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"Its network and the patience of its customers strained to the breaking point, the on-line service company announced a series of new initiatives that try to relieve congestion."

Apparently, it is more correct to say "...new initiatives to try to relieve congestion".

Why can I use the present tense of try when I use the word "to", but can't use it if I use the word "that"? Also what else is wrong with using the word "that" here?

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  • There is nothing syntactically wrong with "that try", but semantically is suggests that the initiatives are already in place -- already "trying". Using "to try" makes the chronology a bit looser, better suiting the situation where the initiatives have just been announced.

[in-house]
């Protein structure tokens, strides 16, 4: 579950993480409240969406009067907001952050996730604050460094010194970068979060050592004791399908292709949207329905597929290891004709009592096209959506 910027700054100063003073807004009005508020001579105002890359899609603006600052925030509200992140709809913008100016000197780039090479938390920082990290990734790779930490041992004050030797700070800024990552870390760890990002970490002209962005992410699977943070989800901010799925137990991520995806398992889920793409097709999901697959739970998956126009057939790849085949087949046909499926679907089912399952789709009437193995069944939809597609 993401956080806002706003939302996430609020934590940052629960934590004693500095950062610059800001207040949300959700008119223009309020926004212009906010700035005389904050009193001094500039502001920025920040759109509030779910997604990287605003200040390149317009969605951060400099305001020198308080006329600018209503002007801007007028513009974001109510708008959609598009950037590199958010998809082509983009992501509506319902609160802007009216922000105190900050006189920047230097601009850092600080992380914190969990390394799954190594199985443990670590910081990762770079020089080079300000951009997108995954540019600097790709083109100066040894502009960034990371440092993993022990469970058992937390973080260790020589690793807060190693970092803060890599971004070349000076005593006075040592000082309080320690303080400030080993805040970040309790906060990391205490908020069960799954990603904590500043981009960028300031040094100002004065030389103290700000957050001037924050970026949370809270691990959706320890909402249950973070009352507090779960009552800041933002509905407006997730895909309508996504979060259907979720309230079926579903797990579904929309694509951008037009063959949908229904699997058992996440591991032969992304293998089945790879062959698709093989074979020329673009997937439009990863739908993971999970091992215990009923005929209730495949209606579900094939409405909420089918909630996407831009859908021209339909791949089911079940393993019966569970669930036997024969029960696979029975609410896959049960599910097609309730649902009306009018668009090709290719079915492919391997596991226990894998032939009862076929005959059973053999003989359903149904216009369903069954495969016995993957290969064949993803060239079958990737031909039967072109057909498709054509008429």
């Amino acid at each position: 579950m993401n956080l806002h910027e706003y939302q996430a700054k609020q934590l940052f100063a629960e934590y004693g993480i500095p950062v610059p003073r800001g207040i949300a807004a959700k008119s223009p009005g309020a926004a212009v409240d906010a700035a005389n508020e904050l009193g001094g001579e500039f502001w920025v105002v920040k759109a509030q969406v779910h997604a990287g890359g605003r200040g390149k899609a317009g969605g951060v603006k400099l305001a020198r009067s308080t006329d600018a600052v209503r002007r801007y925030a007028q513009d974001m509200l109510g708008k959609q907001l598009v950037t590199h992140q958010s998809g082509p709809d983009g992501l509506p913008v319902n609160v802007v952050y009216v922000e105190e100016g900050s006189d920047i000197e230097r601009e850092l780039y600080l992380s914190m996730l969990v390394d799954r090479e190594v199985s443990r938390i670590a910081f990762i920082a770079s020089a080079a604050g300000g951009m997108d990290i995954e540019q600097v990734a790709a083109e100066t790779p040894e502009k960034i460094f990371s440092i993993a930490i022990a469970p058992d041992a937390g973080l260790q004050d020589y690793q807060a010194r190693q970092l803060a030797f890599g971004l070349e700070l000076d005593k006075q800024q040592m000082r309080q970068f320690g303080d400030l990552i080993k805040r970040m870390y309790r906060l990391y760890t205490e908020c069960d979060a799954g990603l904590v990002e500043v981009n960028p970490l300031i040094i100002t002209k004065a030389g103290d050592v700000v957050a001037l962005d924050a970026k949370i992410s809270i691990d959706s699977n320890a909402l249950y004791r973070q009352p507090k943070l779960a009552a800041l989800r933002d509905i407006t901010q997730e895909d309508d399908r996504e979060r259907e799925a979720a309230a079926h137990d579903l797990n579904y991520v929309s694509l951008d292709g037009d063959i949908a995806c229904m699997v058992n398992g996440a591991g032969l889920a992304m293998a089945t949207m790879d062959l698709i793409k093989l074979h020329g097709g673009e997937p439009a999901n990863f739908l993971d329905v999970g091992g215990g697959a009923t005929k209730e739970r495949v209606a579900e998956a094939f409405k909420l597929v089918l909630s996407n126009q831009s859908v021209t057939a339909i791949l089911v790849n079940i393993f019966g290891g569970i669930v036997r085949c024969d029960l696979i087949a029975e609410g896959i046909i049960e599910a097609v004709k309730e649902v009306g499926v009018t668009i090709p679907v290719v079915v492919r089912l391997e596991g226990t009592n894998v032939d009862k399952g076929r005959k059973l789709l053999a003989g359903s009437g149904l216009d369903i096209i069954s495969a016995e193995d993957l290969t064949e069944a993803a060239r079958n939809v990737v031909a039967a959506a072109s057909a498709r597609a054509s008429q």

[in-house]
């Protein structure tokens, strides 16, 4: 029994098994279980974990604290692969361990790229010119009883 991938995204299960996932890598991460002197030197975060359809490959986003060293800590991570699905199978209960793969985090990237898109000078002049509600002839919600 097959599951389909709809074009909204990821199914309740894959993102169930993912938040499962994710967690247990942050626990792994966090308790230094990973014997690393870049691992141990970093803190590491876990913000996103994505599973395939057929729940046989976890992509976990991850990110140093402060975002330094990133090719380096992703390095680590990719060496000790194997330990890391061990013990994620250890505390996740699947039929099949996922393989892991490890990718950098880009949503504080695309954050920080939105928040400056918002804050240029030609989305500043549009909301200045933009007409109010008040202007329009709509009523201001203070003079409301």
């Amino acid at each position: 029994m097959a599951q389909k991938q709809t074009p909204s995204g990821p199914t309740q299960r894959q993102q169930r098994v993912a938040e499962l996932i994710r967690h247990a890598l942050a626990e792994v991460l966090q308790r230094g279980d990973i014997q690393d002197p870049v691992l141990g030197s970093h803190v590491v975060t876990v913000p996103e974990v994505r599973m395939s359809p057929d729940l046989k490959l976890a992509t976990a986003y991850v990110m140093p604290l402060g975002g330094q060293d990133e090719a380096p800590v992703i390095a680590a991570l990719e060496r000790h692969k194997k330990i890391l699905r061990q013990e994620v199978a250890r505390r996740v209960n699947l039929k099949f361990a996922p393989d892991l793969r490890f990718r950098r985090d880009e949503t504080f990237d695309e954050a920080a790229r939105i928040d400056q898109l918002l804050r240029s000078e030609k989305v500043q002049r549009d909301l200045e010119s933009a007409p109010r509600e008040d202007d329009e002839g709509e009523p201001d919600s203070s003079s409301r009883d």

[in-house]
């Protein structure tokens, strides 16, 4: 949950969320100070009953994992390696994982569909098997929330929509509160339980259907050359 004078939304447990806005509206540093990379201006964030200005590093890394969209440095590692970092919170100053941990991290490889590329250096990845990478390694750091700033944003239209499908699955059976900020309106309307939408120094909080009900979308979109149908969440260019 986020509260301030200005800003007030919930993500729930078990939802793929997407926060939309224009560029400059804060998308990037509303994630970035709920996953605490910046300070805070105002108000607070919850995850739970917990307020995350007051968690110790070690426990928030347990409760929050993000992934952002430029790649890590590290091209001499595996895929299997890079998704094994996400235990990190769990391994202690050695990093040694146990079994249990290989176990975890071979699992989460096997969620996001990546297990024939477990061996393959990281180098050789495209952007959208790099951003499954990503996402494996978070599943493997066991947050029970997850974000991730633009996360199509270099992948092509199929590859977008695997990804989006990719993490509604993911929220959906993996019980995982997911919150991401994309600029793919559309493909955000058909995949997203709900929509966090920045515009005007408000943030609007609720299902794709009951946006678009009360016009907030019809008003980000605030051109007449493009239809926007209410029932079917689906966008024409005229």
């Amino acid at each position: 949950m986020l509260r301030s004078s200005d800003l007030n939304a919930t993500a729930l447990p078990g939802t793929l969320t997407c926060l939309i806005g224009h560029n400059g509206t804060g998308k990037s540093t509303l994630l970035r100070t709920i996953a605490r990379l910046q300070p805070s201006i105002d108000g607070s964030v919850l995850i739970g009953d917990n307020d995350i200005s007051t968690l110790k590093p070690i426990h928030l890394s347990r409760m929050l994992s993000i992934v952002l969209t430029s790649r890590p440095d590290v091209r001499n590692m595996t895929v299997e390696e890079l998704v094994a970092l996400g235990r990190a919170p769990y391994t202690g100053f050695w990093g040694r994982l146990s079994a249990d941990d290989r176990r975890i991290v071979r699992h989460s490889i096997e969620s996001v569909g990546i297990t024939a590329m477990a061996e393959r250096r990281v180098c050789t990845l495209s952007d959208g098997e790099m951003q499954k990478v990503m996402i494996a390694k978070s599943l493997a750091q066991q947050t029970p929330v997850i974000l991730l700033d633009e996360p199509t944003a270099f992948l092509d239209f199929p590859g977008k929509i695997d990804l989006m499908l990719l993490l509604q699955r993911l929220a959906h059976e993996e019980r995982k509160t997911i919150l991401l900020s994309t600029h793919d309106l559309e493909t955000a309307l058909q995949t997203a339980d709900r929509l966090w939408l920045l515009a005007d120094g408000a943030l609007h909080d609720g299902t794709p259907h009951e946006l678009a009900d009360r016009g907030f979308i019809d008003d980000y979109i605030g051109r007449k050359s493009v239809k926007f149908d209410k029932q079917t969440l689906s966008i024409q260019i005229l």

– Hot Licks
    Oct 7, 2017 at 20:32

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In the first sentence it is implied that an inanimate object, an 'initiative', is capable of effecting something animate, that is, trying to do something.

In the second sentence, it is 'the on-line service company' which makes an announcement [in order] to try to do something.

'That' identifies 'new initiatives' not the company.

The initiative comes into existence within persons, but grammatically it has to be considered as a thing. The company is an entity that consists of living persons.

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